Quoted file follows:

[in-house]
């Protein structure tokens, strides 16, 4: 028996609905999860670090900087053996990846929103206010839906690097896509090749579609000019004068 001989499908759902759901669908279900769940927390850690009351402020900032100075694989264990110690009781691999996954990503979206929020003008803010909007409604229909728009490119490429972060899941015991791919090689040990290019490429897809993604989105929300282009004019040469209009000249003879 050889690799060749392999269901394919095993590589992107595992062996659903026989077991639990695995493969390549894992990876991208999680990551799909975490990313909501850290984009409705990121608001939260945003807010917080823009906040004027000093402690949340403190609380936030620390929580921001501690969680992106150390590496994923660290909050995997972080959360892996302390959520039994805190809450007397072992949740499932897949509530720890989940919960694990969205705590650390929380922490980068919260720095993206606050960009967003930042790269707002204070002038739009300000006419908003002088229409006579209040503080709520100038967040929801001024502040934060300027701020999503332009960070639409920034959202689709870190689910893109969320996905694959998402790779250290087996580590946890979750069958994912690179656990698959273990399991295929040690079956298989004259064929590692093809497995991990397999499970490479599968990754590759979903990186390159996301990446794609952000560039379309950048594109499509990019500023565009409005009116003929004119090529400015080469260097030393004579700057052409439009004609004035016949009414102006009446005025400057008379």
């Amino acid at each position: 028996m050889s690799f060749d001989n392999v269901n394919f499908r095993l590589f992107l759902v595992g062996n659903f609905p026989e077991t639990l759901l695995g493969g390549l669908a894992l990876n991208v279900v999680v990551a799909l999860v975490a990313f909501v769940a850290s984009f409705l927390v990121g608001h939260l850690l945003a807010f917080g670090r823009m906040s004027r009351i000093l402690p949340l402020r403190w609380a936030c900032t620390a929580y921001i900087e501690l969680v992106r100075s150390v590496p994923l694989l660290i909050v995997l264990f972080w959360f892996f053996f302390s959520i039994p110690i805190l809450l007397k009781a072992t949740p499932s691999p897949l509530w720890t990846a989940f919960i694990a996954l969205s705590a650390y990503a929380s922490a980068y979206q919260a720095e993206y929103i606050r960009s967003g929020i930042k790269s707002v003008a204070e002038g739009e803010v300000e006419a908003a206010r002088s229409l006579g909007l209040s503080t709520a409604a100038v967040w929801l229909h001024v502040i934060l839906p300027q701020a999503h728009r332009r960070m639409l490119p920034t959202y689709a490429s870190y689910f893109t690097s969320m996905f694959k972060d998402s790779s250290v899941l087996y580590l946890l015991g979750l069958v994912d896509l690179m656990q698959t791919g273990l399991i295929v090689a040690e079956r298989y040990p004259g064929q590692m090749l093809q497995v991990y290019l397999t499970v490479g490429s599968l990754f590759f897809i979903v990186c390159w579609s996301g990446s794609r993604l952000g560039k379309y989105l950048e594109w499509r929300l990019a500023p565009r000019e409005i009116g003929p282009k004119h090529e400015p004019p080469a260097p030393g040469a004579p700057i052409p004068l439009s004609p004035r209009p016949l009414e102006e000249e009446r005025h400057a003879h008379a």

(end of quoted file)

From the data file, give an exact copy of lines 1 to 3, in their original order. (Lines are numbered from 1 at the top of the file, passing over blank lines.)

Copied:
[in-house]
């Protein structure tokens, strides 16, 4: 028996609905999860670090900087053996990846929103206010839906690097896509090749579609000019004068 001989499908759902759901669908279900769940927390850690009351402020900032100075694989264990110690009781691999996954990503979206929020003008803010909007409604229909728009490119490429972060899941015991791919090689040990290019490429897809993604989105929300282009004019040469209009000249003879 050889690799060749392999269901394919095993590589992107595992062996659903026989077991639990695995493969390549894992990876991208999680990551799909975490990313909501850290984009409705990121608001939260945003807010917080823009906040004027000093402690949340403190609380936030620390929580921001501690969680992106150390590496994923660290909050995997972080959360892996302390959520039994805190809450007397072992949740499932897949509530720890989940919960694990969205705590650390929380922490980068919260720095993206606050960009967003930042790269707002204070002038739009300000006419908003002088229409006579209040503080709520100038967040929801001024502040934060300027701020999503332009960070639409920034959202689709870190689910893109969320996905694959998402790779250290087996580590946890979750069958994912690179656990698959273990399991295929040690079956298989004259064929590692093809497995991990397999499970490479599968990754590759979903990186390159996301990446794609952000560039379309950048594109499509990019500023565009409005009116003929004119090529400015080469260097030393004579700057052409439009004609004035016949009414102006009446005025400057008379």
């Amino acid at each position: 028996m050889s690799f060749d001989n392999v269901n394919f499908r095993l590589f992107l759902v595992g062996n659903f609905p026989e077991t639990l759901l695995g493969g390549l669908a894992l990876n991208v279900v999680v990551a799909l999860v975490a990313f909501v769940a850290s984009f409705l927390v990121g608001h939260l850690l945003a807010f917080g670090r823009m906040s004027r009351i000093l402690p949340l402020r403190w609380a936030c900032t620390a929580y921001i900087e501690l969680v992106r100075s150390v590496p994923l694989l660290i909050v995997l264990f972080w959360f892996f053996f302390s959520i039994p110690i805190l809450l007397k009781a072992t949740p499932s691999p897949l509530w720890t990846a989940f919960i694990a996954l969205s705590a650390y990503a929380s922490a980068y979206q919260a720095e993206y929103i606050r960009s967003g929020i930042k790269s707002v003008a204070e002038g739009e803010v300000e006419a908003a206010r002088s229409l006579g909007l209040s503080t709520a409604a100038v967040w929801l229909h001024v502040i934060l839906p300027q701020a999503h728009r332009r960070m639409l490119p920034t959202y689709a490429s870190y689910f893109t690097s969320m996905f694959k972060d998402s790779s250290v899941l087996y580590l946890l015991g979750l069958v994912d896509l690179m656990q698959t791919g273990l399991i295929v090689a040690e079956r298989y040990p004259g064929q590692m090749l093809q497995v991990y290019l397999t499970v490479g490429s599968l990754f590759f897809i979903v990186c390159w579609s996301g990446s794609r993604l952000g560039k379309y989105l950048e594109w499509r929300l990019a500023p565009r000019e409005i009116g003929p282009k004119h090529e400015p004019p080469a260097p030393g040469a004579p700057i052409p004068l439009s004609p004035r209009p016949l009414e102006e000249e009446r005025h400057a003879h008379a």